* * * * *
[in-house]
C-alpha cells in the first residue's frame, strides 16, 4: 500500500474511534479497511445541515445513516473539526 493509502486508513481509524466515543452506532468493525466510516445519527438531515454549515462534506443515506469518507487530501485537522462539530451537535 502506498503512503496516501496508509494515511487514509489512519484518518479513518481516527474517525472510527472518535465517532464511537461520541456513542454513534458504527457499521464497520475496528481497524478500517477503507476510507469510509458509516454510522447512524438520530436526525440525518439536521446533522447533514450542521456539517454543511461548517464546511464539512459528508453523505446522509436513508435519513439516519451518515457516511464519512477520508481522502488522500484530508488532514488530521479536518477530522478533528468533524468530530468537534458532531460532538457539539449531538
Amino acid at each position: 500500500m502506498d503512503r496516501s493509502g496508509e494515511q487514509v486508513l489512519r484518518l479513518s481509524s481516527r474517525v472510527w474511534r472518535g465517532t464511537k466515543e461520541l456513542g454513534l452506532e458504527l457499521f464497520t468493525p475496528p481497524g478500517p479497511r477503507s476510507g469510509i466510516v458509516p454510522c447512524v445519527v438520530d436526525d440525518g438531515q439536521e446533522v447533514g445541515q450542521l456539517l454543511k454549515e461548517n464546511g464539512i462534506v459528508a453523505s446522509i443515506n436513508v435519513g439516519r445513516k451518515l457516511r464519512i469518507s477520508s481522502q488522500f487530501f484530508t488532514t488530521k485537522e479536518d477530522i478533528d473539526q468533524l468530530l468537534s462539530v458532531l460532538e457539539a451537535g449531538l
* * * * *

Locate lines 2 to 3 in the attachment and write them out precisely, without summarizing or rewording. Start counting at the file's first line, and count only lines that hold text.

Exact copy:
C-alpha cells in the first residue's frame, strides 16, 4: 500500500474511534479497511445541515445513516473539526 493509502486508513481509524466515543452506532468493525466510516445519527438531515454549515462534506443515506469518507487530501485537522462539530451537535 502506498503512503496516501496508509494515511487514509489512519484518518479513518481516527474517525472510527472518535465517532464511537461520541456513542454513534458504527457499521464497520475496528481497524478500517477503507476510507469510509458509516454510522447512524438520530436526525440525518439536521446533522447533514450542521456539517454543511461548517464546511464539512459528508453523505446522509436513508435519513439516519451518515457516511464519512477520508481522502488522500484530508488532514488530521479536518477530522478533528468533524468530530468537534458532531460532538457539539449531538
Amino acid at each position: 500500500m502506498d503512503r496516501s493509502g496508509e494515511q487514509v486508513l489512519r484518518l479513518s481509524s481516527r474517525v472510527w474511534r472518535g465517532t464511537k466515543e461520541l456513542g454513534l452506532e458504527l457499521f464497520t468493525p475496528p481497524g478500517p479497511r477503507s476510507g469510509i466510516v458509516p454510522c447512524v445519527v438520530d436526525d440525518g438531515q439536521e446533522v447533514g445541515q450542521l456539517l454543511k454549515e461548517n464546511g464539512i462534506v459528508a453523505s446522509i443515506n436513508v435519513g439516519r445513516k451518515l457516511r464519512i469518507s477520508s481522502q488522500f487530501f484530508t488532514t488530521k485537522e479536518d477530522i478533528d473539526q468533524l468530530l468537534s462539530v458532531l460532538e457539539a451537535g449531538l